Israel is risking an unnecessary increase in morbidity by issuing green passes so soon after vaccination, and instead should make people wait another week, a healthcare provider is arguing, in research that may have global reverberations.
Meuhedet Healthcare Services reported on Monday, based on an analysis of more than 100,000 members, that vaccine effectiveness reaches 96 percent on the fifteenth day after full vaccination. From days 7 to 14, it is 89%.
In view of this, the fact Israel is giving green passes a week after full vaccination, instead of after two weeks, “may help to cause additional waves of illness,” said Dr. David Mosinzon, director of Meuhedet’s medical division.
The Health Ministry has not responded to the call, but if it changes policy, countries around the world that are closely monitoring Israel’s green pass experience to decide their own pandemic reopening strategies may follow suit.
Israelis can now download an electronic green pass a week after their second vaccine shot, and the permit allows them to take full advantage of the country’s reopening, which even includes entrance to restaurants and cafes as of Sunday.
The timing for green pass eligibility is based on data from Pfizer — the supplier of almost all the vaccines given in Israel so far — which consider people fully immune a week after receiving their second dose.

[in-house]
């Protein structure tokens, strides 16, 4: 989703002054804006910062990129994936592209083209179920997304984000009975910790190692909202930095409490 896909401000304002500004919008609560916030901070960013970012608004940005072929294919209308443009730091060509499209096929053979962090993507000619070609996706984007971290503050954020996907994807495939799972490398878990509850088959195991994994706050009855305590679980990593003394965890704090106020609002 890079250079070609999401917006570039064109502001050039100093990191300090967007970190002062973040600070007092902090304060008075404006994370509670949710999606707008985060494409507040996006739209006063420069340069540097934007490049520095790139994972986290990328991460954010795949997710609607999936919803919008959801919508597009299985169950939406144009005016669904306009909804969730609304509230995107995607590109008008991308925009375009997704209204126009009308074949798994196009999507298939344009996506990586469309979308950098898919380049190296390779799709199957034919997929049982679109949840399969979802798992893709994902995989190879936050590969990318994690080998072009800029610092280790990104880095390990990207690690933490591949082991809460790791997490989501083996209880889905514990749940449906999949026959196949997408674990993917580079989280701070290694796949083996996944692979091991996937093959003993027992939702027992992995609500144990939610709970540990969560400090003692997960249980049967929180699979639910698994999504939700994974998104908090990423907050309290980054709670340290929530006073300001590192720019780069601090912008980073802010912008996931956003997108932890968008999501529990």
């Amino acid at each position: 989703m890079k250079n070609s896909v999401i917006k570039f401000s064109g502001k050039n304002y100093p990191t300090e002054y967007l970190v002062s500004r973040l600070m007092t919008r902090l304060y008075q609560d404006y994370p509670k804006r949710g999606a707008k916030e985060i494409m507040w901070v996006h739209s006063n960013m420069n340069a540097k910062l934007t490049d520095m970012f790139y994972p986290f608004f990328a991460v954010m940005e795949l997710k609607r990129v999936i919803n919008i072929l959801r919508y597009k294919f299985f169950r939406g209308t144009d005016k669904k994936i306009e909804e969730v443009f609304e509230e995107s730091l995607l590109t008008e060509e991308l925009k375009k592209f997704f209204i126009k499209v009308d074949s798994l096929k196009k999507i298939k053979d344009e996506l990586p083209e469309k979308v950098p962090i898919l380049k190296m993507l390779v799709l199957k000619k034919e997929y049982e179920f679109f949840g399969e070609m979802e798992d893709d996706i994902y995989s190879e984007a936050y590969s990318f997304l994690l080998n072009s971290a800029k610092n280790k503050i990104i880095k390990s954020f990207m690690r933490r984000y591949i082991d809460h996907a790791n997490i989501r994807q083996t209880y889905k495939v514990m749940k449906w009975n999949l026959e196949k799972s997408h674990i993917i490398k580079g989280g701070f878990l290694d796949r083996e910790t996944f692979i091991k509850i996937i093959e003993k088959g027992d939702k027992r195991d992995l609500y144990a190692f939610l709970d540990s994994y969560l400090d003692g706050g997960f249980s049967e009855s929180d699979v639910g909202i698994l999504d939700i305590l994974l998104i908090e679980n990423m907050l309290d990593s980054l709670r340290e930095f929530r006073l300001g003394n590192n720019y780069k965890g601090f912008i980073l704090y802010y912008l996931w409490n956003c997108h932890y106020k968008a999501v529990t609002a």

But Meuhedet said its research, which tracked 102,150 vaccinees for 35 days after receiving their second shot, found that 82 percent of all infections were in the first 14 days. While the number of infections is small — just 459 — it argued that delaying green pass status makes sense.
“Removing social distancing regulations and giving the green pass as soon as eight days after the second vaccine is too early,” said Mosinzon.
“Hundreds of vaccinated who have not yet passed two weeks from the date of vaccination will, in line with the easing of their regulations, go in good faith to large events indoors,” he said. “They have been careful to get a second shot, and will go without knowing they may have contracted the virus before their body developed a high level of immunity, and without thinking they may be contagious.”
The Clalit healthcare provider disagreed, arguing that the need to get more people back to routine outweighed the value of delaying the green pass to reduce infections.
“One needs to strike a balance between de-risking the highest-risk indoor setting, and allowing a high enough proportion of the population to participate in the green pass activities to make them economically viable,” Clalit research chief Ran Balicer told The Times of Israel.
“At this point, the seven-day period seems to strike the right balance. In the future, as well-designed peer-reviewed analyses will reveal the actual difference in infection risk between day 7 and 14 after the second dose, we will be able to reconsider the policy.”
Experts note that various studies show people have high antibody levels by seven days after the second vaccine shot, and say that the onset of higher immunity after day 14 may point to protection achieved through other mechanisms.
“We do not have much experience with how immunological memory is established after challenging the immune system with mRNA vaccines,” Prof. Cyrille Cohen, head of the immunotherapy laboratory at Bar-Ilan University, told The Times of Israel.
“We know that they work and that they can generate excellent antibody responses but it is possible that at the cellular level, other mechanisms are building up during the second week that may explain the data observed.”